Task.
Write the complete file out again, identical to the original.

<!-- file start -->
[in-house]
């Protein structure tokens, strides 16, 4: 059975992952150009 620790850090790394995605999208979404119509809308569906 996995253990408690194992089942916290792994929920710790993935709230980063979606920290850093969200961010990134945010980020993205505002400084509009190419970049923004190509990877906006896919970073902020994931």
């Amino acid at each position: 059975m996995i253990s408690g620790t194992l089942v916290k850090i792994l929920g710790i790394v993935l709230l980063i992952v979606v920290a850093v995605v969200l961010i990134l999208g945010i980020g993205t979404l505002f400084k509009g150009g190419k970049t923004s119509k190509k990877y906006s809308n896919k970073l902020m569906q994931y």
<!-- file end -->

[in-house]
């Protein structure tokens, strides 16, 4: 059975992952150009 620790850090790394995605999208979404119509809308569906 996995253990408690194992089942916290792994929920710790993935709230980063979606920290850093969200961010990134945010980020993205505002400084509009190419970049923004190509990877906006896919970073902020994931």
């Amino acid at each position: 059975m996995i253990s408690g620790t194992l089942v916290k850090i792994l929920g710790i790394v993935l709230l980063i992952v979606v920290a850093v995605v969200l961010i990134l999208g945010i980020g993205t979404l505002f400084k509009g150009g190419k970049t923004s119509k190509k990877y906006s809308n896919k970073l902020m569906q994931y």